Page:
I’ve been feeling disheartened lately. In the news and in life, it seems that online learning has become the mythical goose who laid the golden eggs in the eyes of a funding-starved public higher education system.

You remember what they did to the goose, right? And how that turned out?

One of the reasons I went back to school to get my PhD is because I very uncynically believe that education is transformational on many levels. I decided that if I cared at all about our students and the future of higher ed as we incorporate and rely on technology more, I had to gather the expertise and research experience to gain a voice in the discussion.

I love technology and the ways it provides us to collaborate and talk and experience life in ways that we may not otherwise be able to; I love teaching and being there with my students as they work through difficult issues or texts or problems with their writing; and I truly believe we owe it to all the people in the state to provide students with an exceptional education.

All of this being said, I am old enough and have been around enough work environments that I am cautious in my optimism and hope. It’s an experience that I don’t think people who go straight through school get – the experience of getting your hope and optimism beaten out of you and having to rediscover the source of it in yourself and know that everything is cyclical, everything is tidal, and you can create change by finding new pathways for the change you want to create.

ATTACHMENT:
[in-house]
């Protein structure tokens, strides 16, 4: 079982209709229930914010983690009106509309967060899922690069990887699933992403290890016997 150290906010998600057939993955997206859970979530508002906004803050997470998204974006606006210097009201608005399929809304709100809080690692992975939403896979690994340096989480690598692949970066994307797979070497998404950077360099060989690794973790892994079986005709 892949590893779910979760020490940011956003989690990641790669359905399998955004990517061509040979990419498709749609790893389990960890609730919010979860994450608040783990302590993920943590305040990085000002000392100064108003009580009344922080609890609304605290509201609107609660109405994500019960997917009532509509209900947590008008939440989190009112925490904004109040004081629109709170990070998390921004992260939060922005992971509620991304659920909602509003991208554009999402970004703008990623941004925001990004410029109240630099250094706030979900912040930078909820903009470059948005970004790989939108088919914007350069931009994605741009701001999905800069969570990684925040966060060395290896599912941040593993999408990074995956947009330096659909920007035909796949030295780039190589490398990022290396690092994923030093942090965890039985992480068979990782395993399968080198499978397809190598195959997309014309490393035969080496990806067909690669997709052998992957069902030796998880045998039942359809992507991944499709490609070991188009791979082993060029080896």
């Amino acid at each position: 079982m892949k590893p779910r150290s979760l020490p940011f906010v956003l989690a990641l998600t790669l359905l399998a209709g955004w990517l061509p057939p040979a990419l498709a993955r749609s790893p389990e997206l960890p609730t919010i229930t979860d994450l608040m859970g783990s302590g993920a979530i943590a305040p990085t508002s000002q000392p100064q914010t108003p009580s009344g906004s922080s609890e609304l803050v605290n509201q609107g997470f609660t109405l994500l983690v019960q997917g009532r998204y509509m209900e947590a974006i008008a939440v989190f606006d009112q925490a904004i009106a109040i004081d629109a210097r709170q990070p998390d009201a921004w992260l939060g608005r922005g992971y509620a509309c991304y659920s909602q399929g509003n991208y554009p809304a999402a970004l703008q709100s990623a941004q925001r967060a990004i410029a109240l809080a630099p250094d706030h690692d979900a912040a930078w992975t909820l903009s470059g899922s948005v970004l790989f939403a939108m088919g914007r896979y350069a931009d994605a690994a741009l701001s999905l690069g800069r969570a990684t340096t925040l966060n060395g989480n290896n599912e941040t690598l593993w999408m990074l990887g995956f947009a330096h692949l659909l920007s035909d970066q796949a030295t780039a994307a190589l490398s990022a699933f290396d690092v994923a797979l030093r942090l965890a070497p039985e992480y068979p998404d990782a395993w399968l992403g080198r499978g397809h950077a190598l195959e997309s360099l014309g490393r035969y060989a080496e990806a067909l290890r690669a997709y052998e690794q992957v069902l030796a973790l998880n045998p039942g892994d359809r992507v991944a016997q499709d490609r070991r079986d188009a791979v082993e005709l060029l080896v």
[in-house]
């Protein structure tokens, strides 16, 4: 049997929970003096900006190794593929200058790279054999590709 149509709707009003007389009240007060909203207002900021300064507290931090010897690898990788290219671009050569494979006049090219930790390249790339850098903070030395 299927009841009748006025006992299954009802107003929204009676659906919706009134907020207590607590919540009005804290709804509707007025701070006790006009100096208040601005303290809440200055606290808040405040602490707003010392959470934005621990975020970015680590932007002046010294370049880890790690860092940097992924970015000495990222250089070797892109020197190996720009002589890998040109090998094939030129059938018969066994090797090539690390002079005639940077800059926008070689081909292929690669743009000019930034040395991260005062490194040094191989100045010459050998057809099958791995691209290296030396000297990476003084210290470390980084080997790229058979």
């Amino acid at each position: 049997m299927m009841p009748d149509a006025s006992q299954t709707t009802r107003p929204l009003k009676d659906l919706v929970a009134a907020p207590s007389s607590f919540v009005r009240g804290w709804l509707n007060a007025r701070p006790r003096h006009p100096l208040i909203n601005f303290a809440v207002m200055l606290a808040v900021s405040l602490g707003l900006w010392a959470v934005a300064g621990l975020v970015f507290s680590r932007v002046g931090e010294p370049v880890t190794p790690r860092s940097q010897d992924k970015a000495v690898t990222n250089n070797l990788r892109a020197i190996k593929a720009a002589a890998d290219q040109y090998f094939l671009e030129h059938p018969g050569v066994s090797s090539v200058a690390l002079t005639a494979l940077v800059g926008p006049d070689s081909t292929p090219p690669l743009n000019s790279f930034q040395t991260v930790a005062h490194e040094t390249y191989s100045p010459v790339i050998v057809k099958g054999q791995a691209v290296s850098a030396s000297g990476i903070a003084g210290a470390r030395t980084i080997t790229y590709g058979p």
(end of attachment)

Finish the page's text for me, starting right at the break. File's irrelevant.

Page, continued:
A writer on a political blog I have an affinity for is leaving today for a new job at a different blog, where I assume he will continue to be astute and funny and asinine in no particular order. And he said on his departing post:

If I was “cynical,” meaning, if I didn’t believe that government was important or capable of or needing to play a critical role in American life, I wouldn’t be able to type this blog all day. Who would ever want to read and write about apocalyptic, depressing horror tales hour after hour for years if they thought things didn’t matter, or that they didn’t *have* to be better?

This is the kind of thinking I return to in trying times. It is a kind of personal masochism to get so distressed over something you literally have no control over, but all of this matters. In the blog’s case, it’s about politics; in my case, it’s about education. Even though sometimes I feel like I come from a different planet, I’m not going to stop making the case that the students and their learning experiences are not to be ignored and that we focus only on revenue generation at our peril.

Online education isn’t a gold-filled goose. It’s just a bird.